Screening tools for autism are not intended to indicate whether or not a child has autism; it only rules in or rules out the possibility of autism.  If the results of the screening indicate a chance of autism, the child needs to be evaluated and assessed by a professional who can diagnose.
 
Who can I contact in Oklahoma to obtain a screening?  

Contact:

For more information about screening and diagnostic evaluation see the American Academy of Pediatrics: Identification and Evaluation of Children with Autism Spectrum Disorders (Clinical Report).
 

Diagnostic Evaluation

The Diagnostic and Statistical Manual of Mental Disorders, Fifth Edition (DSM-5) (American Psychiatric Association, 2013) outlines the criteria for diagnosis of autism spectrum disorder.  Under the prior DSM (DSM-IV) criteria, individuals could be diagnosed with one of four separate disorders that included autistic disorder, Asperger’s disorder, childhood disintegrative disorder, or pervasive developmental disorder not otherwise specified.  The DSM-5 includes only autism spectrum disorder.  Anyone with one of the four diagnosis used under the DMS-IV should qualify for a diagnosis of autism spectrum disorder under the criteria used in the DSM-5.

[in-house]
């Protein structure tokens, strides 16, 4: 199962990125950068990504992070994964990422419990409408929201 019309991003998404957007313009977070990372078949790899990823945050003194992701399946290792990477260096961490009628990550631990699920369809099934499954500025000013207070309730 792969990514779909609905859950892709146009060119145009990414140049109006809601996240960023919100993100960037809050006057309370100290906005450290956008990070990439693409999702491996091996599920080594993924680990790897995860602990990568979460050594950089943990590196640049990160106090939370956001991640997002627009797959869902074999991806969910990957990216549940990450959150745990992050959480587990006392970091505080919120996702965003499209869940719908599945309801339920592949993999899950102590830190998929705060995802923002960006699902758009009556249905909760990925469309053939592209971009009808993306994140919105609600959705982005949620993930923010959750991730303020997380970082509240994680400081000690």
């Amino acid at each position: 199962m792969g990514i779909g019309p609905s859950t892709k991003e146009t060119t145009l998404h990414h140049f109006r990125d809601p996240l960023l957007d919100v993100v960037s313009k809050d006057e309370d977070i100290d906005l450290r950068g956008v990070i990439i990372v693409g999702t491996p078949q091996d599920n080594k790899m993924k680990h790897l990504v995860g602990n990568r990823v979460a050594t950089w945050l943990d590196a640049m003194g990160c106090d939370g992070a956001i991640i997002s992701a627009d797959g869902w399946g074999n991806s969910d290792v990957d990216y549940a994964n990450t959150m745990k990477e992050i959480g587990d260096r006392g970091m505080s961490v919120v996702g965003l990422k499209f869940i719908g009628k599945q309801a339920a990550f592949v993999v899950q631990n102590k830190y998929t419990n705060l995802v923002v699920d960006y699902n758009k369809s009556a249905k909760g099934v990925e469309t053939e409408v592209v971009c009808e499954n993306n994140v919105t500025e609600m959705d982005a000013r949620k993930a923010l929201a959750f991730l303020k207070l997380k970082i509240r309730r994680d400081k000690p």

What is a diagnostic evaluation? 

The purpose of a diagnostic evaluation is to determine whether or not a child has autism and to help identify strengths and weaknesses for planning the child's intervention program.  

Who can perform diagnostic evaluations?  

Professionals that can diagnose autism spectrum disorders must be either a licensed psychologist (PhD, PsyD) or a physician (MD or DO).  Many times other professionals with expertise in autism will assist in the diagnostic process (e.g. occupational therapist, speech language pathologist).  

A comprehensive diagnostic evaluation should include input from multiple sources and contexts: